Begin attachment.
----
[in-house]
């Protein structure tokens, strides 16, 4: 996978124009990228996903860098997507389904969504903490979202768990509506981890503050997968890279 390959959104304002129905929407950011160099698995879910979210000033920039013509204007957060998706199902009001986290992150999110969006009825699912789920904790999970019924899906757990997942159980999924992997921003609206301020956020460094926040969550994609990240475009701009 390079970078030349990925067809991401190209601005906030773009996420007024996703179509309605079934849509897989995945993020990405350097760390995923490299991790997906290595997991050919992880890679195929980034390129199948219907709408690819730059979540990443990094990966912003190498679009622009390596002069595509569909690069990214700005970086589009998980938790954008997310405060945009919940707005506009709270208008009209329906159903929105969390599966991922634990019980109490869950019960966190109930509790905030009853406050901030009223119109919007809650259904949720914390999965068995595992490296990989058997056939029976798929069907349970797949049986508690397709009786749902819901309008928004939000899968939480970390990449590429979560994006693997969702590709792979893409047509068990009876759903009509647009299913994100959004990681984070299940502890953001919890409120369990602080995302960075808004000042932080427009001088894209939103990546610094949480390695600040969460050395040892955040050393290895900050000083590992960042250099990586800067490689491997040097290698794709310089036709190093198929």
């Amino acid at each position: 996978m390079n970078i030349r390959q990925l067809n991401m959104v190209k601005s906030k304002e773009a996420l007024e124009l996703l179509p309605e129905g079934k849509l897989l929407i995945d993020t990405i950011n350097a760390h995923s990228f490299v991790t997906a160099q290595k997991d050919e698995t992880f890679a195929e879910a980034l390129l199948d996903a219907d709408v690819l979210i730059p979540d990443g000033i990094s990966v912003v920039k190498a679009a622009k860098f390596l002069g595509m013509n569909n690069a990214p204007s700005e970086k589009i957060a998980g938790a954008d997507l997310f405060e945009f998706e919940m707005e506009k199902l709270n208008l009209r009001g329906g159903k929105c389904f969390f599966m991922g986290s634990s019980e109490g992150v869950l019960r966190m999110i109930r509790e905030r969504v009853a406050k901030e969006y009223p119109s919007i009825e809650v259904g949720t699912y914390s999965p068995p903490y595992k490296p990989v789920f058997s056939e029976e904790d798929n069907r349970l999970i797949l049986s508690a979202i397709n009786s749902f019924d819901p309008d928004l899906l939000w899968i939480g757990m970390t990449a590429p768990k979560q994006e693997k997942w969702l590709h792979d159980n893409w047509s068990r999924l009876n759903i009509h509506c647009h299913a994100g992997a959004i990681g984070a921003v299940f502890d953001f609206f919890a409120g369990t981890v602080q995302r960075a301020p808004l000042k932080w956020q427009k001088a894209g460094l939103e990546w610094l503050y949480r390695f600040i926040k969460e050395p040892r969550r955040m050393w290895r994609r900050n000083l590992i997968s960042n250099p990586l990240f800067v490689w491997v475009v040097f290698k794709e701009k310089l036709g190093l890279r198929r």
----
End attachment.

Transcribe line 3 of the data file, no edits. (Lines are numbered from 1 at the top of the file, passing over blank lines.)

């Amino acid at each position: 996978m390079n970078i030349r390959q990925l067809n991401m959104v190209k601005s906030k304002e773009a996420l007024e124009l996703l179509p309605e129905g079934k849509l897989l929407i995945d993020t990405i950011n350097a760390h995923s990228f490299v991790t997906a160099q290595k997991d050919e698995t992880f890679a195929e879910a980034l390129l199948d996903a219907d709408v690819l979210i730059p979540d990443g000033i990094s990966v912003v920039k190498a679009a622009k860098f390596l002069g595509m013509n569909n690069a990214p204007s700005e970086k589009i957060a998980g938790a954008d997507l997310f405060e945009f998706e919940m707005e506009k199902l709270n208008l009209r009001g329906g159903k929105c389904f969390f599966m991922g986290s634990s019980e109490g992150v869950l019960r966190m999110i109930r509790e905030r969504v009853a406050k901030e969006y009223p119109s919007i009825e809650v259904g949720t699912y914390s999965p068995p903490y595992k490296p990989v789920f058997s056939e029976e904790d798929n069907r349970l999970i797949l049986s508690a979202i397709n009786s749902f019924d819901p309008d928004l899906l939000w899968i939480g757990m970390t990449a590429p768990k979560q994006e693997k997942w969702l590709h792979d159980n893409w047509s068990r999924l009876n759903i009509h509506c647009h299913a994100g992997a959004i990681g984070a921003v299940f502890d953001f609206f919890a409120g369990t981890v602080q995302r960075a301020p808004l000042k932080w956020q427009k001088a894209g460094l939103e990546w610094l503050y949480r390695f600040i926040k969460e050395p040892r969550r955040m050393w290895r994609r900050n000083l590992i997968s960042n250099p990586l990240f800067v490689w491997v475009v040097f290698k794709e701009k310089l036709g190093l890279r198929r």